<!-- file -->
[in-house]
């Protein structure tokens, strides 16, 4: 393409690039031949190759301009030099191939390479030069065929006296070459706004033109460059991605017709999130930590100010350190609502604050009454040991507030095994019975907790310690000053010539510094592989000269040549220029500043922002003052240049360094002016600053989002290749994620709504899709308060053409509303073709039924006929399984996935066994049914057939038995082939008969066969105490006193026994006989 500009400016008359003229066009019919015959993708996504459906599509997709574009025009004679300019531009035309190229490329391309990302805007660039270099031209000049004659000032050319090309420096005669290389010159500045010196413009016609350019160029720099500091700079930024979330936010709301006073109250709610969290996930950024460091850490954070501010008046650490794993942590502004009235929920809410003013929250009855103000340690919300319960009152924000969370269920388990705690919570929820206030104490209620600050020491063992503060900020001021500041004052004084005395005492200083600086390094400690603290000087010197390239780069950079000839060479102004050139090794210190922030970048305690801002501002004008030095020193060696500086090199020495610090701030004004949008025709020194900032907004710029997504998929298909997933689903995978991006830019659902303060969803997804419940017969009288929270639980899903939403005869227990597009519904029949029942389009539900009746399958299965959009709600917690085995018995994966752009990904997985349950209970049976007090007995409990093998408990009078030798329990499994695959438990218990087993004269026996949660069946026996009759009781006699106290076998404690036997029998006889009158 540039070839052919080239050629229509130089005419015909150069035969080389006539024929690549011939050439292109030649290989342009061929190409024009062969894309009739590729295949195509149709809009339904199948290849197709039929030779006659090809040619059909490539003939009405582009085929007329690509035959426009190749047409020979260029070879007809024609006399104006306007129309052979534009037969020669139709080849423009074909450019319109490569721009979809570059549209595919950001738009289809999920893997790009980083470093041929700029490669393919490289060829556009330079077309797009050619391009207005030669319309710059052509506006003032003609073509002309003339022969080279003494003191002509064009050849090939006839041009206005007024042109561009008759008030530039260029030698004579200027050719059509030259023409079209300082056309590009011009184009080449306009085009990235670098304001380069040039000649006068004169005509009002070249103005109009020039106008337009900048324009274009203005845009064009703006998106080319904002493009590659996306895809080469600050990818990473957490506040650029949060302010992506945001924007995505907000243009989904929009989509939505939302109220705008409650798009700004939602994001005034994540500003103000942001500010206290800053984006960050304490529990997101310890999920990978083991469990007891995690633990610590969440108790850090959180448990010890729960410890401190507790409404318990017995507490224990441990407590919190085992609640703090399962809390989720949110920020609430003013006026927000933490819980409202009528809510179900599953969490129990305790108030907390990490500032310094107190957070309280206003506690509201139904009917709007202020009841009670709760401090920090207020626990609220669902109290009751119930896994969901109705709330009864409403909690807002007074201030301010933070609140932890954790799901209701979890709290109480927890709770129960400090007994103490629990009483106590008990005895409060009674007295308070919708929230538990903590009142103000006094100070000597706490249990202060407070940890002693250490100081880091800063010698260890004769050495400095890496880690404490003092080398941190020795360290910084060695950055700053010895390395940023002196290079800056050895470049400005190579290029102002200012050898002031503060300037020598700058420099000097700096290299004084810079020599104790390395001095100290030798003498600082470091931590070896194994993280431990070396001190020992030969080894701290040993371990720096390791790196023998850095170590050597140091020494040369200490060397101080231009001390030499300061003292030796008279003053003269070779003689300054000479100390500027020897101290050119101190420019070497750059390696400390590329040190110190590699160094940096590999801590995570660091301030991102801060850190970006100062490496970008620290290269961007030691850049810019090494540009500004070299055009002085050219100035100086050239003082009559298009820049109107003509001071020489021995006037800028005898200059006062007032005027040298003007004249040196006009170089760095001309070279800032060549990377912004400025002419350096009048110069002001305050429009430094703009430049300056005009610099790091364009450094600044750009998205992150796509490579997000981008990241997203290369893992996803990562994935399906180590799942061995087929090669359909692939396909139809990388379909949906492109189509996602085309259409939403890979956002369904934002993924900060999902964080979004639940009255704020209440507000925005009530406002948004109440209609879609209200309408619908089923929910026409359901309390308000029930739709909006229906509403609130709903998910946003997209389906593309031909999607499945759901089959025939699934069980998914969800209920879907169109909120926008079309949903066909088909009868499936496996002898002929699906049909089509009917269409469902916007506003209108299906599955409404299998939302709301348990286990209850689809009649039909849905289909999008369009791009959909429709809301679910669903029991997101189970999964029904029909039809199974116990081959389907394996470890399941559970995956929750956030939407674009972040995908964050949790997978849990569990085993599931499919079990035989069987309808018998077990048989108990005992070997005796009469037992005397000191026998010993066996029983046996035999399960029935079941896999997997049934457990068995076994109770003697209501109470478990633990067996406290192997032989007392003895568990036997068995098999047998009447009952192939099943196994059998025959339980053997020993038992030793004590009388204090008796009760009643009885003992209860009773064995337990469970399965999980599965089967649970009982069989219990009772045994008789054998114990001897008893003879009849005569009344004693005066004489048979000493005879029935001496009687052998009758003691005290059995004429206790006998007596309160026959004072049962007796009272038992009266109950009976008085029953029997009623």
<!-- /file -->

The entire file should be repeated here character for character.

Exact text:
[in-house]
């Protein structure tokens, strides 16, 4: 393409690039031949190759301009030099191939390479030069065929006296070459706004033109460059991605017709999130930590100010350190609502604050009454040991507030095994019975907790310690000053010539510094592989000269040549220029500043922002003052240049360094002016600053989002290749994620709504899709308060053409509303073709039924006929399984996935066994049914057939038995082939008969066969105490006193026994006989 500009400016008359003229066009019919015959993708996504459906599509997709574009025009004679300019531009035309190229490329391309990302805007660039270099031209000049004659000032050319090309420096005669290389010159500045010196413009016609350019160029720099500091700079930024979330936010709301006073109250709610969290996930950024460091850490954070501010008046650490794993942590502004009235929920809410003013929250009855103000340690919300319960009152924000969370269920388990705690919570929820206030104490209620600050020491063992503060900020001021500041004052004084005395005492200083600086390094400690603290000087010197390239780069950079000839060479102004050139090794210190922030970048305690801002501002004008030095020193060696500086090199020495610090701030004004949008025709020194900032907004710029997504998929298909997933689903995978991006830019659902303060969803997804419940017969009288929270639980899903939403005869227990597009519904029949029942389009539900009746399958299965959009709600917690085995018995994966752009990904997985349950209970049976007090007995409990093998408990009078030798329990499994695959438990218990087993004269026996949660069946026996009759009781006699106290076998404690036997029998006889009158 540039070839052919080239050629229509130089005419015909150069035969080389006539024929690549011939050439292109030649290989342009061929190409024009062969894309009739590729295949195509149709809009339904199948290849197709039929030779006659090809040619059909490539003939009405582009085929007329690509035959426009190749047409020979260029070879007809024609006399104006306007129309052979534009037969020669139709080849423009074909450019319109490569721009979809570059549209595919950001738009289809999920893997790009980083470093041929700029490669393919490289060829556009330079077309797009050619391009207005030669319309710059052509506006003032003609073509002309003339022969080279003494003191002509064009050849090939006839041009206005007024042109561009008759008030530039260029030698004579200027050719059509030259023409079209300082056309590009011009184009080449306009085009990235670098304001380069040039000649006068004169005509009002070249103005109009020039106008337009900048324009274009203005845009064009703006998106080319904002493009590659996306895809080469600050990818990473957490506040650029949060302010992506945001924007995505907000243009989904929009989509939505939302109220705008409650798009700004939602994001005034994540500003103000942001500010206290800053984006960050304490529990997101310890999920990978083991469990007891995690633990610590969440108790850090959180448990010890729960410890401190507790409404318990017995507490224990441990407590919190085992609640703090399962809390989720949110920020609430003013006026927000933490819980409202009528809510179900599953969490129990305790108030907390990490500032310094107190957070309280206003506690509201139904009917709007202020009841009670709760401090920090207020626990609220669902109290009751119930896994969901109705709330009864409403909690807002007074201030301010933070609140932890954790799901209701979890709290109480927890709770129960400090007994103490629990009483106590008990005895409060009674007295308070919708929230538990903590009142103000006094100070000597706490249990202060407070940890002693250490100081880091800063010698260890004769050495400095890496880690404490003092080398941190020795360290910084060695950055700053010895390395940023002196290079800056050895470049400005190579290029102002200012050898002031503060300037020598700058420099000097700096290299004084810079020599104790390395001095100290030798003498600082470091931590070896194994993280431990070396001190020992030969080894701290040993371990720096390791790196023998850095170590050597140091020494040369200490060397101080231009001390030499300061003292030796008279003053003269070779003689300054000479100390500027020897101290050119101190420019070497750059390696400390590329040190110190590699160094940096590999801590995570660091301030991102801060850190970006100062490496970008620290290269961007030691850049810019090494540009500004070299055009002085050219100035100086050239003082009559298009820049109107003509001071020489021995006037800028005898200059006062007032005027040298003007004249040196006009170089760095001309070279800032060549990377912004400025002419350096009048110069002001305050429009430094703009430049300056005009610099790091364009450094600044750009998205992150796509490579997000981008990241997203290369893992996803990562994935399906180590799942061995087929090669359909692939396909139809990388379909949906492109189509996602085309259409939403890979956002369904934002993924900060999902964080979004639940009255704020209440507000925005009530406002948004109440209609879609209200309408619908089923929910026409359901309390308000029930739709909006229906509403609130709903998910946003997209389906593309031909999607499945759901089959025939699934069980998914969800209920879907169109909120926008079309949903066909088909009868499936496996002898002929699906049909089509009917269409469902916007506003209108299906599955409404299998939302709301348990286990209850689809009649039909849905289909999008369009791009959909429709809301679910669903029991997101189970999964029904029909039809199974116990081959389907394996470890399941559970995956929750956030939407674009972040995908964050949790997978849990569990085993599931499919079990035989069987309808018998077990048989108990005992070997005796009469037992005397000191026998010993066996029983046996035999399960029935079941896999997997049934457990068995076994109770003697209501109470478990633990067996406290192997032989007392003895568990036997068995098999047998009447009952192939099943196994059998025959339980053997020993038992030793004590009388204090008796009760009643009885003992209860009773064995337990469970399965999980599965089967649970009982069989219990009772045994008789054998114990001897008893003879009849005569009344004693005066004489048979000493005879029935001496009687052998009758003691005290059995004429206790006998007596309160026959004072049962007796009272038992009266109950009976008085029953029997009623």